"What is a man profited, if he gains the whole world and loses or forfeits himself?" (Luke 9:25)
Globally, the median household income is $9733. The average life expectancy at birth is 71.0 years.
Here in the US, the median household income is $51939, and the average life expectancy is 79.3 years.
In other words, although there is a correlation between income and life expectancy, the correlation is not proportionate. If you want to dig into this topic more deeply, Google "Preston curve".
Here's my question: is it worth our trouble to earn that extra $42K a year, to add another 8.3 years onto our lives? In trying to gain more years, are we wasting our days? What if our families voluntarily chose to live on $9733 a year? There would be more lasagna and motorcycles and mobile homes and fewer Brussels sprouts and SUVs. But although our lives would be shorter, we would either have a lot more time for serving (if we chose to work less) or a lot more money for giving (if we continued working the same amount).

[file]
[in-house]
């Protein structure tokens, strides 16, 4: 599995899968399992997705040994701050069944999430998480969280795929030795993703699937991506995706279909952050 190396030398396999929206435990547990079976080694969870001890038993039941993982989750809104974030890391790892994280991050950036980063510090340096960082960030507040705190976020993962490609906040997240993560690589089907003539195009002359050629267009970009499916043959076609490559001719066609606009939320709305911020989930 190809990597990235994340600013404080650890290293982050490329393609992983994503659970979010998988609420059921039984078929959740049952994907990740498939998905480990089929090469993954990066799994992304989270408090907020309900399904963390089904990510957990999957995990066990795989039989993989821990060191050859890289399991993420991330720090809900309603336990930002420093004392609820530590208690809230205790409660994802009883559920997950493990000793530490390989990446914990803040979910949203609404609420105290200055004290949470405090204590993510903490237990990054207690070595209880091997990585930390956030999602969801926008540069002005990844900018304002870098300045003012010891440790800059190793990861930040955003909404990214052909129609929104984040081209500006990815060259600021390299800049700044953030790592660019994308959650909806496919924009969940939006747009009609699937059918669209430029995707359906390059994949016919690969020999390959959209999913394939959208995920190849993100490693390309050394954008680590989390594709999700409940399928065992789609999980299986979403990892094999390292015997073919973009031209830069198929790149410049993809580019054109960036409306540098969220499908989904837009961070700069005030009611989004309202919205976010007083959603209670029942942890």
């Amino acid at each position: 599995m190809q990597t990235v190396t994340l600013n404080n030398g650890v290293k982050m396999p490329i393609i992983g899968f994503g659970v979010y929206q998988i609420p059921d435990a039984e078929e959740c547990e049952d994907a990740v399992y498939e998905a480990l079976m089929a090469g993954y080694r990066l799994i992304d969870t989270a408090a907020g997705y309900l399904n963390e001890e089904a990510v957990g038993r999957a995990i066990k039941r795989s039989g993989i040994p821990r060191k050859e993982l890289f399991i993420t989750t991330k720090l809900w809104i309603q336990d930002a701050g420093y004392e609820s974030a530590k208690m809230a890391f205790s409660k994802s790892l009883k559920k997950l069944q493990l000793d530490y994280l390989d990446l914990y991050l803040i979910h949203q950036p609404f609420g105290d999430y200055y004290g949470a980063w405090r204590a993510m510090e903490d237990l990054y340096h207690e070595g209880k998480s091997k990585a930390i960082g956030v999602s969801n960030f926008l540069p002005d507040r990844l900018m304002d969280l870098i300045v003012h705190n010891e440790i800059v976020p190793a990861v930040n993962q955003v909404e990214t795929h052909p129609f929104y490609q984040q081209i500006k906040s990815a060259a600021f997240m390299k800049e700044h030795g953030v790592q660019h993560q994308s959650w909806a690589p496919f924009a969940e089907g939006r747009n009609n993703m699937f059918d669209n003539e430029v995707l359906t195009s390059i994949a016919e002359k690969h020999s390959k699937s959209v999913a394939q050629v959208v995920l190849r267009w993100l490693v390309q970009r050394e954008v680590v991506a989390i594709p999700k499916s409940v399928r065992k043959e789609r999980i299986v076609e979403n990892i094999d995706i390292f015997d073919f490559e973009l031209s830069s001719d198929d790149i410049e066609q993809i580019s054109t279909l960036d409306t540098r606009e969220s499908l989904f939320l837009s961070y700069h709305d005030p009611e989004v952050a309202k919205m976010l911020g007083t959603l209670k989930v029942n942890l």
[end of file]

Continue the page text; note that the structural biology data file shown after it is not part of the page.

Have you already taken steps in this direction? I would love to hear your story! Wrestling with a particular aspect of your expenditures? Share your quandary, perhaps someone will have an idea for you.
(Footnote: household income stats are from 2014; life expectancy stats from 2015.)